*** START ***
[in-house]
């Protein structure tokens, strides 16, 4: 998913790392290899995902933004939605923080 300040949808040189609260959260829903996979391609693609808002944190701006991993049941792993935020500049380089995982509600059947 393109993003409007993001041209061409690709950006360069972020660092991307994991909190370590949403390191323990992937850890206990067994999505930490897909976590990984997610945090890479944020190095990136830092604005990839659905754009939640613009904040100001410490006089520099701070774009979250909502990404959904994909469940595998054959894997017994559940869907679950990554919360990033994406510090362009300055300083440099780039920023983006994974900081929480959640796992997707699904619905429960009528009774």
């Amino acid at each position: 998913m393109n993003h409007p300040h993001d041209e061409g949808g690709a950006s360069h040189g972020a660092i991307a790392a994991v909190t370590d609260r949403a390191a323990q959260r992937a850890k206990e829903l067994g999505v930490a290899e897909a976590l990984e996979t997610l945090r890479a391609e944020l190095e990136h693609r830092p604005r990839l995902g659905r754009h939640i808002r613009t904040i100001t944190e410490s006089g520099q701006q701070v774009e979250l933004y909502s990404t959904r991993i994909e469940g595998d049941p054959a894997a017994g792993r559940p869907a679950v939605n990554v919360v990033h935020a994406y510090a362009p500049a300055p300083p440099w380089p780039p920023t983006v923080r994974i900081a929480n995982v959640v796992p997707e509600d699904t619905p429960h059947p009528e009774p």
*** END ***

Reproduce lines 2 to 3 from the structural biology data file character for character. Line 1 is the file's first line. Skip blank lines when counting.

């Protein structure tokens, strides 16, 4: 998913790392290899995902933004939605923080 300040949808040189609260959260829903996979391609693609808002944190701006991993049941792993935020500049380089995982509600059947 393109993003409007993001041209061409690709950006360069972020660092991307994991909190370590949403390191323990992937850890206990067994999505930490897909976590990984997610945090890479944020190095990136830092604005990839659905754009939640613009904040100001410490006089520099701070774009979250909502990404959904994909469940595998054959894997017994559940869907679950990554919360990033994406510090362009300055300083440099780039920023983006994974900081929480959640796992997707699904619905429960009528009774």
């Amino acid at each position: 998913m393109n993003h409007p300040h993001d041209e061409g949808g690709a950006s360069h040189g972020a660092i991307a790392a994991v909190t370590d609260r949403a390191a323990q959260r992937a850890k206990e829903l067994g999505v930490a290899e897909a976590l990984e996979t997610l945090r890479a391609e944020l190095e990136h693609r830092p604005r990839l995902g659905r754009h939640i808002r613009t904040i100001t944190e410490s006089g520099q701006q701070v774009e979250l933004y909502s990404t959904r991993i994909e469940g595998d049941p054959a894997a017994g792993r559940p869907a679950v939605n990554v919360v990033h935020a994406y510090a362009p500049a300055p300083p440099w380089p780039p920023t983006v923080r994974i900081a929480n995982v959640v796992p997707e509600d699904t619905p429960h059947p009528e009774p």